‘Any friends that she may have gone to? Relatives? Boyfriends?’

We’ve been through these questions before, but I need to make sure that the answers are the same.

Mrs Green sighs and wipes the underside of her eye with her finger so that she doesn’t smudge her mascara. She keeps herself as ordered as she does her house.

‘She didn’t have any friends. A few from Guides that she kept in touch with.’

‘Anyone she’d confide in? Anyone at all?’

Mrs Green looks towards the window and inhales. Talking to her feels like digging out a splinter, both necessary and painful.

‘She was close to her cousin. They moved down south six months ago.’

‘Do you have a phone number?’

Mrs Green’s eyebrow furrows as she turns to look at me. ‘They know she’s missing. My brother would tell me if she was there.’

‘She may have confided in her cousin about something.’

‘Yes, sorry,’ she replies. ‘I’m just not myself.’

It’s me that should be sorry and I shake my head to dismiss it. She could be at her cousin’s house, but I don’t think she will be.

‘I’ll get the phone book,’ she replies, getting up.

While she’s gone, I look around the room. There’s a framed picture of Kirsten on the mantelpiece. She’s in a field with an old man that may be her granddad and they’re laughing. I imagine that one of her parents took it, but her dad isn’t around any more. He died when she was a baby.

The room is too warm and I glance over at the locked windows. The stuffiness in here, along with smells from the kitchen, makes my head ache. Mrs Green returns with a piece of paper with the phone number on and a photo album.

‘This is the picture of the necklace she was wearing too,’ she says as she sits down and opens the red leather-bound book. As she flicks through the album, she presses her lips together and blinks as though trying not to cry.

‘It’s in here somewhere,’ she says, with a shaking hand.

Mrs Green stops on a page and lifts her index finger as though she’s about to touch the photo and then passes the book to me. ‘You can see it best in this one.’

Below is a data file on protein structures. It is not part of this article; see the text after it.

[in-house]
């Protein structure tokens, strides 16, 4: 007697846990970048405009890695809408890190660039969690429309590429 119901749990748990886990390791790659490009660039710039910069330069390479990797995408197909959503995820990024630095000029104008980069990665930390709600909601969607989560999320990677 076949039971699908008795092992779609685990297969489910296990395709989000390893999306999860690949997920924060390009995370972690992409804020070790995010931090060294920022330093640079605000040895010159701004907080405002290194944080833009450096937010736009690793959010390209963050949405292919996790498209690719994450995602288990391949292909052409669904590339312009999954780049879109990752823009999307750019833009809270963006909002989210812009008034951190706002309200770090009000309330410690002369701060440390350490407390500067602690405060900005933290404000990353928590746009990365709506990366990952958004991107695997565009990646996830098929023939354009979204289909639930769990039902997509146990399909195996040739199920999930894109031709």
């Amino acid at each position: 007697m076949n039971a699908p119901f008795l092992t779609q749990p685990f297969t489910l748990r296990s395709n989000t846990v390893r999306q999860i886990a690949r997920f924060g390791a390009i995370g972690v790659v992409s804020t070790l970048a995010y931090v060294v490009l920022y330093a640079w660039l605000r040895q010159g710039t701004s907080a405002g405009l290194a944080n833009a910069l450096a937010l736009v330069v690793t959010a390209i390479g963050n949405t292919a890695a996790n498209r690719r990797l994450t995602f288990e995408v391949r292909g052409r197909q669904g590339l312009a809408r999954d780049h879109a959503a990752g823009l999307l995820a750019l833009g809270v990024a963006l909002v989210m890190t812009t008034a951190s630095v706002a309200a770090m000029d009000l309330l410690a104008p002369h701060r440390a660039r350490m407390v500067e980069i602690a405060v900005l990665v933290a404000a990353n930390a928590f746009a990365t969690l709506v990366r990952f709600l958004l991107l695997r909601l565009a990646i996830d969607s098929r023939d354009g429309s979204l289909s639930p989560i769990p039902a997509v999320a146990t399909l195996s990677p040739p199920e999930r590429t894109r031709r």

She gives it to me quickly, as though she doesn’t want to hold it any more. It’s a good photograph and the silver locket is clearly shown. The engraved initials KG in beautiful scroll are edged in ivy leaves.

‘Can I take this?’ I ask.

Mrs Green’s eyes open wide and I can see that she doesn’t want me to have it. She blinks rapidly and holds her hands tightly together.

‘I’ll get it straight back to you,’ I tell her.

‘Yes, of course.’

She winces as I take the photograph out. It comes off the backing in one easy peel and I place the book face up on the coffee table, next to me. Mrs Green’s eyes stay fixed on the photograph in my hand as she closes the book over the now empty space.

‘I gave it to her for her birthday. She never takes it off.’

I hold the photograph by the edges and nod. ‘There’s nothing engraved inside or on the back?’

‘Ivy leaves on the back too and a baby picture inside. From when she was about six months.’ Her voice wavers, but she clears her throat and continues. ‘I don’t know if I have a copy of it. I’ll let you know,’ she says, with her voice back in control, pre-empting me.

‘Right. Thank you. This has been very helpful.’

We sit opposite each other for a minute in silence and I decide not to ask for another look at Kirsten’s room. We’ve been through it before and I’m worried that she’ll break down.

‘Have you looked near the church? She may have gone there if she was scared.’

‘We’ve been there. We’ve checked the embankment by the bridge and the areas on the bus route back from college.’

Her face drops. ‘The embankment? Why?’

‘We need to cover everything.’

Mrs Green stiffens. ‘And did you find anything?’

‘No. You’ll know as soon as we do.’

She stays seated as I stand. Her frame is small and birdlike, but she’s made of stronger stuff than most. Kirsten was a similar build. In her old school photographs she was always sitting near the front, hands on knees, with the taller children behind her, a petite and skinny girl who couldn’t have weighed much.

‘I’ve done her favourite dinner on in case she comes back. Lamb stew with arctic roll for afters.’

I remember the smell of stew cooking from the kitchen the last time I was here. The thought of her making that same dinner over and over makes me nauseous. I wish I were better at comforting people, but I’m not. I prefer facts to emotions and while various replies come into my head I dismiss them all.